If we love our children and want them to thrive, we must allow them more time and opportunity to play, not less. Yet policymakers and powerful philanthropists are continuing to push us in the opposite direction — toward more schooling, more testing, more adult direction of children, and less opportunity for free play. […]
Learning versus playing. That dichotomy seems natural to people […] and maybe you. Learning, according to that almost automatic view, is what children do in school and, maybe, in other adult-directed activities. Playing is, at best, a refreshing break from learning. From that view, summer vacation is just a long recess, perhaps longer than necessary. But here’s an alternative view, which should be obvious but apparently is not: playing is learning. At play, children learn the most important of life’s lessons, the ones that cannot be taught in school. To learn these lessons well, children need lots of play — lots and lots of it, without interference from adults. […]
We think of play as childish, but to the child, play is the experience of being like an adult: being self-controlled and responsible. To the degree that we take away play, we deprive children of the ability to practise adulthood, and we create people who will go through life with a sense of dependence and victimisation, a sense that there is some authority out there who is supposed to tell them what to do and solve their problems. That is not a healthy way to live.”
#2 Mad World
We live in an unprecedented mental health crisis!….Or do we? This article reminds us of the systemic concepts and powers that mental health is tied to, in particular, capitalist metrics of productivity. Would burnout really exist in a world where workers had much more rights? In a world that moved much slower? Or one that wasn’t focused on maximizing profit above all else? Linking this to the article above: Maybe it’s not only kids who lack systems designed for play, but also adults.
“TikTok teens diagnosing themselves with autism and ADHD, rising depression rates, an ever-growing awareness of trauma and an ongoing dispute around the validity of conditions like borderline personality disorder (BPD): psychiatric diagnosis is a hot topic right now. […] But […] we often lose sight of the fact that diagnosis is a system of power, which is closely linked to capitalism and the state. […]
While the experiences and phenomena that fall under different diagnostic categories are, of course, real, the way that we choose to categorise them is often influenced by systems of power. The difference between “health” and “illness”, “order” and “disorder” is shaped by which kinds of bodies and minds are conducive to capitalism and the state. For example, the difference between “ordinary distress” and “mental illness” is often defined by its impact on your ability to work. The recent edition of the DSM, psychiatry’s comprehensive manual of “mental disorders”, mentions work almost 400 times – work is the central metric for diagnosis.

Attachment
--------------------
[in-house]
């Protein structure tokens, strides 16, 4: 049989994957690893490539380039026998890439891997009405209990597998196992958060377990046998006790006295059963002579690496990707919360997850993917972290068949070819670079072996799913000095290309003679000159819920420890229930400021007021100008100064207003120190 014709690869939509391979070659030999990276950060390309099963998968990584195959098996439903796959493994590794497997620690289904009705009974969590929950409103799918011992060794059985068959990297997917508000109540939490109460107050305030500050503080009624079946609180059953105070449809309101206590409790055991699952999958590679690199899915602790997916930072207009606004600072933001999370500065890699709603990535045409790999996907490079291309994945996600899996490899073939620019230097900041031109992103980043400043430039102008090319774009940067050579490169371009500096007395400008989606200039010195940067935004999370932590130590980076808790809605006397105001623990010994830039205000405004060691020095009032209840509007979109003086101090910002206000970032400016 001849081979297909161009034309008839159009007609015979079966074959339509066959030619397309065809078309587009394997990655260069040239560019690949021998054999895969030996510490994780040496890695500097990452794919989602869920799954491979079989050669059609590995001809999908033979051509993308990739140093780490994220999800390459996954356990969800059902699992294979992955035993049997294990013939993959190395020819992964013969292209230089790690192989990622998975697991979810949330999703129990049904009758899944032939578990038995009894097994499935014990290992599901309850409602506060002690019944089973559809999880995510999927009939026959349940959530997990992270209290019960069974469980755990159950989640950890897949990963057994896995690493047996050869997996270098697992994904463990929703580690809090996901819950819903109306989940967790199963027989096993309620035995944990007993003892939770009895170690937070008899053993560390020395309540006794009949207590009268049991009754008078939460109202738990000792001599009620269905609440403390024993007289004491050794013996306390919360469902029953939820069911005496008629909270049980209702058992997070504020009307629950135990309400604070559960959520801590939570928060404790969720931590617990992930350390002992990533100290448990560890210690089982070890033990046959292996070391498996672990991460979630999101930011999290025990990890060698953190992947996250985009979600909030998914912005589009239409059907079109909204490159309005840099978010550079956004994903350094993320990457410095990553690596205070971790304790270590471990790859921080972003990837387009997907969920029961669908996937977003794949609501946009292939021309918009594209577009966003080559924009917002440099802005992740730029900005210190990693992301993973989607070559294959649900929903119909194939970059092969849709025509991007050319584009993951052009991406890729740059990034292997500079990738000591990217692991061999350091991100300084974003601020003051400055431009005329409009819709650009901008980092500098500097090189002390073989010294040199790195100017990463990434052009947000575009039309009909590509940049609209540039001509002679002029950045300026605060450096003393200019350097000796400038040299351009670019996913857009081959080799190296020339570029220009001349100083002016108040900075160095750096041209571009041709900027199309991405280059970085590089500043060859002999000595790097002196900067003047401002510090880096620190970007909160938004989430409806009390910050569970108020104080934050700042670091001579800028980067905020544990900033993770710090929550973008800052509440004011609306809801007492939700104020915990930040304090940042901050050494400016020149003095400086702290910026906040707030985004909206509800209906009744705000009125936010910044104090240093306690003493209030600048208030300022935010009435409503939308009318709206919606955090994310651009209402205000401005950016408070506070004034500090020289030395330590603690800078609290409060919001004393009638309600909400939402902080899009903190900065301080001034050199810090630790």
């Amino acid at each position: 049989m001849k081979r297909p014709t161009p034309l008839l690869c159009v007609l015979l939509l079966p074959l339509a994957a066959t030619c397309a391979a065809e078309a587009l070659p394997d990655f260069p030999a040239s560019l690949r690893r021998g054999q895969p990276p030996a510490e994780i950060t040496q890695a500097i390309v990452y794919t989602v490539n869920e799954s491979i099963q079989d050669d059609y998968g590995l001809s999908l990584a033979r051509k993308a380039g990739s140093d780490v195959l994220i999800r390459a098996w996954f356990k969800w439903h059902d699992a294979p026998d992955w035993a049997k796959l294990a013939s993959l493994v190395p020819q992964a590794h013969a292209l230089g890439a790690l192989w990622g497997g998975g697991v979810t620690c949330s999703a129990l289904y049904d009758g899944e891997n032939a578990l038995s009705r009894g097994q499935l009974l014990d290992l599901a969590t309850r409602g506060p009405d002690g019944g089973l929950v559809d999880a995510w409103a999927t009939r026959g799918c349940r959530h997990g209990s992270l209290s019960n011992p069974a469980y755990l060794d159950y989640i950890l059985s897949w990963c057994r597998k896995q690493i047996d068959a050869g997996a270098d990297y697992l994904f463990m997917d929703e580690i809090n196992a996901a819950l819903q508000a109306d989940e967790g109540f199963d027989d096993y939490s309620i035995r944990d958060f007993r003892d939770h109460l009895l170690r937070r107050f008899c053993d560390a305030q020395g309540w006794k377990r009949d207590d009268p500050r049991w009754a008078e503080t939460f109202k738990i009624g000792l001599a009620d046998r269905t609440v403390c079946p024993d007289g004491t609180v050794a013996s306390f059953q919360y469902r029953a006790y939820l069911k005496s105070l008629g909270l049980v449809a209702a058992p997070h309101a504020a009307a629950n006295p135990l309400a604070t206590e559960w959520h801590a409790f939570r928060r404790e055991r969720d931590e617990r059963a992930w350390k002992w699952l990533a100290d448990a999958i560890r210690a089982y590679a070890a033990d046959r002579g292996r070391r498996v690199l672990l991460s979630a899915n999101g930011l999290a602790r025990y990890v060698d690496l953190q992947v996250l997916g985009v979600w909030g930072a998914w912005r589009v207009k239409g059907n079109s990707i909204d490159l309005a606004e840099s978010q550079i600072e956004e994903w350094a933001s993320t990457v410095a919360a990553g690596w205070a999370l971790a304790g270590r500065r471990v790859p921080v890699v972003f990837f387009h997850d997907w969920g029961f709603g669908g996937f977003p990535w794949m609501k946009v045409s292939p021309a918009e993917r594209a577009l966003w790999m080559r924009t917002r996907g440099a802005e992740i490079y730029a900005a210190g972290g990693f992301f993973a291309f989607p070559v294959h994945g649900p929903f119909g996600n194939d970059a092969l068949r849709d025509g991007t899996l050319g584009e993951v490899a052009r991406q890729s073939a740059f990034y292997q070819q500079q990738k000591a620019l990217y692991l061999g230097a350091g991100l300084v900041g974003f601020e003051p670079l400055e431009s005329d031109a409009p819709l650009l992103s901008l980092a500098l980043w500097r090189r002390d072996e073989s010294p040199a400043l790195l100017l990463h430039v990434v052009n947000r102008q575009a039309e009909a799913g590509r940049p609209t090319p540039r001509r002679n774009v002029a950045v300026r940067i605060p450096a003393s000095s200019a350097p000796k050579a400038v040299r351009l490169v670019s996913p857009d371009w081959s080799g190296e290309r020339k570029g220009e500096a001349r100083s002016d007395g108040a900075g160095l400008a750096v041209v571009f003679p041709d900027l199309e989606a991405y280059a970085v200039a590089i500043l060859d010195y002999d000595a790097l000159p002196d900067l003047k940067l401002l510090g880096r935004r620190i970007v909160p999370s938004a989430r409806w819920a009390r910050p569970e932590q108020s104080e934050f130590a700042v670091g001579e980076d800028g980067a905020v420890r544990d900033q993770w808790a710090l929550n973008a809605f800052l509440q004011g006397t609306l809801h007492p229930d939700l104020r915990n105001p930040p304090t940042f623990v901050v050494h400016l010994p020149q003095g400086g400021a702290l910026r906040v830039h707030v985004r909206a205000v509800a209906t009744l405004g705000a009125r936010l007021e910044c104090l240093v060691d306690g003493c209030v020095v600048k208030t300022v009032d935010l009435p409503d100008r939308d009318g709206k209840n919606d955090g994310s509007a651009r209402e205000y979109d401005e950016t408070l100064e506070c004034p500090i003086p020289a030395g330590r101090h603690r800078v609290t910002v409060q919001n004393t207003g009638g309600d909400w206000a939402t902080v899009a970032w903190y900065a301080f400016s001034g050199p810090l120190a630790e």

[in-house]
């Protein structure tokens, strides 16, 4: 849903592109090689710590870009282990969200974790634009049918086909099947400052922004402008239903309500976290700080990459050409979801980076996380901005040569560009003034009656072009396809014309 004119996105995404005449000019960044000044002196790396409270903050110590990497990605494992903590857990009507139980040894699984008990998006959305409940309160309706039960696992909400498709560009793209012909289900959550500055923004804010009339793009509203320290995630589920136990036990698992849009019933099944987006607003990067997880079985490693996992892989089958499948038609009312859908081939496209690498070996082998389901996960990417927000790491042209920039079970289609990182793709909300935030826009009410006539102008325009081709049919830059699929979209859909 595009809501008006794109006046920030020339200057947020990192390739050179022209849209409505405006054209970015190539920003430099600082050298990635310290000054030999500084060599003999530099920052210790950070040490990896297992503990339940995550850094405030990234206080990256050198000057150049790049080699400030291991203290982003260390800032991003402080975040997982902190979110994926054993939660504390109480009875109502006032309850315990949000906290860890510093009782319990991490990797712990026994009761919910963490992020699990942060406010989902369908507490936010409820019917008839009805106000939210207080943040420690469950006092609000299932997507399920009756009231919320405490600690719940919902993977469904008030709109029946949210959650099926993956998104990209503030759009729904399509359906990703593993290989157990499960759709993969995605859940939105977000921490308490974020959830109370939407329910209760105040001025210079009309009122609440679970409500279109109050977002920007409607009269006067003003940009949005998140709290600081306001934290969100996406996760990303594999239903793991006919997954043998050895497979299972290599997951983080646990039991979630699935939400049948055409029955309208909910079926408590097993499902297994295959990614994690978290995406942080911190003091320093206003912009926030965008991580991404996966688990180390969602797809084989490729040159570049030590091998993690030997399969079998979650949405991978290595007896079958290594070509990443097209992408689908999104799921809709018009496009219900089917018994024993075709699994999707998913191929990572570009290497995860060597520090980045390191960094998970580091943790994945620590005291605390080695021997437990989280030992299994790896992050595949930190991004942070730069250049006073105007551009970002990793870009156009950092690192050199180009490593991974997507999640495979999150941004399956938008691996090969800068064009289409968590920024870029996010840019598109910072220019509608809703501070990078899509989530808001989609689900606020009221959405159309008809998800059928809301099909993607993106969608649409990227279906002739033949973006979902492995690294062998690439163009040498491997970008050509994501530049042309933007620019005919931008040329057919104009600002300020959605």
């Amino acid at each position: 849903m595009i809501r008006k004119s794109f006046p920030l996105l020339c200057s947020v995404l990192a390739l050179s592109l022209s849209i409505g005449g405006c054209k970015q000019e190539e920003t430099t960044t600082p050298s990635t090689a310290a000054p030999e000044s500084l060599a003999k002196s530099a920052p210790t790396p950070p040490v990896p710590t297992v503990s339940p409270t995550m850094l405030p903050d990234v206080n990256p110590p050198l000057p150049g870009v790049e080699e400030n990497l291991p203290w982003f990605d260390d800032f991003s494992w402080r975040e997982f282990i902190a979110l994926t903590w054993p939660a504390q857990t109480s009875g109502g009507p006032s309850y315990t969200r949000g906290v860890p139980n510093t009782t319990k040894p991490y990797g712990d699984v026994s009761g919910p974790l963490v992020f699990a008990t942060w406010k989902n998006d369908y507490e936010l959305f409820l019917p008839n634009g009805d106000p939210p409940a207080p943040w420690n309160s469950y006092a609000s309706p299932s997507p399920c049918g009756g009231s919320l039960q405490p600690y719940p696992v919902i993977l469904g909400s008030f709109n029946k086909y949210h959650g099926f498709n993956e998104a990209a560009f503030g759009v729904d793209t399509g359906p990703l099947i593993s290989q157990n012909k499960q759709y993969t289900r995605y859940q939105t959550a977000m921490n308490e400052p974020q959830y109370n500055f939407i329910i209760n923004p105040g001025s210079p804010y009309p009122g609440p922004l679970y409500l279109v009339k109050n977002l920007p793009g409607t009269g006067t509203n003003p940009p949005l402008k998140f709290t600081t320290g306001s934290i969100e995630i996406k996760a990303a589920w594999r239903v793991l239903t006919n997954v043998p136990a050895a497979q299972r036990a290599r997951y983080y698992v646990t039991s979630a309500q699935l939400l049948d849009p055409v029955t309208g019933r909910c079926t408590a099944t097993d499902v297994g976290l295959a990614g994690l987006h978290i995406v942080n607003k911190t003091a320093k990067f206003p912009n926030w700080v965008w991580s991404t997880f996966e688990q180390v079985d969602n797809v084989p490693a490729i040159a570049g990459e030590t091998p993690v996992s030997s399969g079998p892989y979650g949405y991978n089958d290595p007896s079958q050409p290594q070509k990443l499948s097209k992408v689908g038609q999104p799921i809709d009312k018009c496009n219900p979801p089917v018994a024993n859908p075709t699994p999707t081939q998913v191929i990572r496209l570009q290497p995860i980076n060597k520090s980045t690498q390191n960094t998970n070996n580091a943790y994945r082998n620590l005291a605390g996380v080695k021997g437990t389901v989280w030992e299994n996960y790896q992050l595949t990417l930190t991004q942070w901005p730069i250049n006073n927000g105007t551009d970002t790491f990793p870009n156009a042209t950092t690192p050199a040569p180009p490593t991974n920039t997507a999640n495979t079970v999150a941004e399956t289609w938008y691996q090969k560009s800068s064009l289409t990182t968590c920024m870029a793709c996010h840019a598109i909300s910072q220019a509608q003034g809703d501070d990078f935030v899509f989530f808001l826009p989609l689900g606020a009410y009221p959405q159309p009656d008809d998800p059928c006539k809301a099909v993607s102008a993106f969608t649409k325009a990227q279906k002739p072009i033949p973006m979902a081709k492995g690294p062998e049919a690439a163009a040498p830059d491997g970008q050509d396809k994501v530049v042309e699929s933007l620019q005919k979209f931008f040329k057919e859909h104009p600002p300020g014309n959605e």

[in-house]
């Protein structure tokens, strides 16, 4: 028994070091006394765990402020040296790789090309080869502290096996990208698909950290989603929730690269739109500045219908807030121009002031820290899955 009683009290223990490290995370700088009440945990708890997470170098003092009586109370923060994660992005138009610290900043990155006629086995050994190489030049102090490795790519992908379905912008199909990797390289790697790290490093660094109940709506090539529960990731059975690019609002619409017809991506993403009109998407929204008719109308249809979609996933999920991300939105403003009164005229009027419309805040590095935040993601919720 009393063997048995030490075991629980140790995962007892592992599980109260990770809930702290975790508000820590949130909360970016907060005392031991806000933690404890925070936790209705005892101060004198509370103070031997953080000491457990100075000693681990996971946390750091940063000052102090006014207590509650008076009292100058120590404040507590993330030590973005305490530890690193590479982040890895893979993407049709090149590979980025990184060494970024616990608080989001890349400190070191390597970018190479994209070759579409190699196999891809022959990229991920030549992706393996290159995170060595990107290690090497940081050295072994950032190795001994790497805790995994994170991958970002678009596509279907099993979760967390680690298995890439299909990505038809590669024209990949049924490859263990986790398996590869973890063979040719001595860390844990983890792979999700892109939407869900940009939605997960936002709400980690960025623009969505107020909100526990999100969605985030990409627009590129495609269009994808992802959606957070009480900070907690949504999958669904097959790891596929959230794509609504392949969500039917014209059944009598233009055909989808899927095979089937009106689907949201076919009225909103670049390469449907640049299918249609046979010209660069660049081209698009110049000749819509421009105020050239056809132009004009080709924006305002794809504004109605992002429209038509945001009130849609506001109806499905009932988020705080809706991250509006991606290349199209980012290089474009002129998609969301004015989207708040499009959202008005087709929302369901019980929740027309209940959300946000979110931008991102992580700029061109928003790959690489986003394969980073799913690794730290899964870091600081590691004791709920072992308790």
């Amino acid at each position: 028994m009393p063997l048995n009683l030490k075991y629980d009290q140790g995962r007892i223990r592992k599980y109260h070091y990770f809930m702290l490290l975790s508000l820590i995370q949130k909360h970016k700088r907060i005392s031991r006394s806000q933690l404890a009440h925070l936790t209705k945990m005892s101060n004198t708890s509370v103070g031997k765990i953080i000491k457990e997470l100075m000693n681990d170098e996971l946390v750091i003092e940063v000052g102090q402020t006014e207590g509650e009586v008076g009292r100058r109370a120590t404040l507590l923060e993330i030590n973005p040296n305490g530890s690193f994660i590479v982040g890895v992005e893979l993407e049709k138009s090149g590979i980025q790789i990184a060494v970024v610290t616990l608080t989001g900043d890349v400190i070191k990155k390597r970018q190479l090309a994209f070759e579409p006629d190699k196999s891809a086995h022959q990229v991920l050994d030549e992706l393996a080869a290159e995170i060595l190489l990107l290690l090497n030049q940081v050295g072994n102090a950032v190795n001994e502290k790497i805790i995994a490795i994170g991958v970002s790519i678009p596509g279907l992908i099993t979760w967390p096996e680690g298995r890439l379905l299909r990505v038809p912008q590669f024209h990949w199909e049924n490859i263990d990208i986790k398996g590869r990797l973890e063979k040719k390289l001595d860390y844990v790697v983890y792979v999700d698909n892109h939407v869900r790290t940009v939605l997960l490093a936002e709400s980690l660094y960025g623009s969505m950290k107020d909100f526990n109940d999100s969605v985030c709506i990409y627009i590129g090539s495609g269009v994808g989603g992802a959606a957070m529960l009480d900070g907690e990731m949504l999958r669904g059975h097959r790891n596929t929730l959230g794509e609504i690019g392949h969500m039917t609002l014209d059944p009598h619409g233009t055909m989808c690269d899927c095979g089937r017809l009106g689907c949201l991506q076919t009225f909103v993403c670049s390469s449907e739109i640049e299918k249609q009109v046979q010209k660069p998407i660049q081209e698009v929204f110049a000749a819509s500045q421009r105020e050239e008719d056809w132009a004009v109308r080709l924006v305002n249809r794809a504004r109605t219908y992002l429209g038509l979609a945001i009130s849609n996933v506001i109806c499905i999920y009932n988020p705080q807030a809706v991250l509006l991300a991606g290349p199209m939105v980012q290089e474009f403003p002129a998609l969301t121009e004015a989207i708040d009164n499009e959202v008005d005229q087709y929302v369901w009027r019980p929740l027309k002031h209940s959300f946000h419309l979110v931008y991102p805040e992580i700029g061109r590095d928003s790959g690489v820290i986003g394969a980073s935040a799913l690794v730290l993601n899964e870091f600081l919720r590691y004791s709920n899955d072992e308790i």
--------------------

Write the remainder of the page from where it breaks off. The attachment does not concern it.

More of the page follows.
When we look across history, it becomes even more obvious that diagnosis is tied to capitalist metrics of productivity: certain categories of illness have come in and out of existence as the conditions of production have changed. […]
In the 1920s, medical and psychological researchers became interested in a pathology called “accident-proneness”, which was applied to workers who were repeatedly injured in the brutal and dangerous factory conditions of the industrial revolution. Dyslexia, a diagnosis I have been given, also didn’t emerge until the market began to shift from manual labour towards jobs that relied on reading and writing, when all children were expected to be literate. Despite having problems with reading, I understand that in a world where reading and writing weren’t so central to our daily life, there would be no need to name my dyslexia, no need to diagnose it.
As a system of state power, many of us rely on diagnosis to get the material things that we need to survive in the world. When illness or disability interferes with our ability to work, we often need a diagnosis to justify our lack of productivity – and for some, diagnosis is the necessary pathway to getting state benefits. […]
In thinking about a different way of doing diagnosis, I want to dream big, and start with a utopian mindset. Would diagnosis matter so much in a world where all people and patients had more power – one where we did not have to constantly prove ourselves to employers, to medical professionals and to the benefits system to get our fundamental needs met? A system of social organisation in which healthcare and other healing processes centred informed consent, rather than medical gatekeeping? One that valued life over bureaucracy? Could we create a world where we don’t only describe our bodies and minds against the metric of profit?”
📕 The Future of the Responsible Company: What We've Learned from Patagonia's First 50 Years by Vincent Stanley & Yvon Chouinard (new book by Patagonia! Here is also a recent interview with author Vincent Stanley about the book)
📕 Mad World: The Politics of Mental Health by Micha Frazer-Caroll
📕 Sand Talk: How Indigenous Thinking Can Save the World by Tyson Yunkaporta
🔨 Make It Circular Workshop Kit by What Design Can Do
🧐 'Where Should I Live?' by
🚿 Shower Thoughts
That’s it for this week!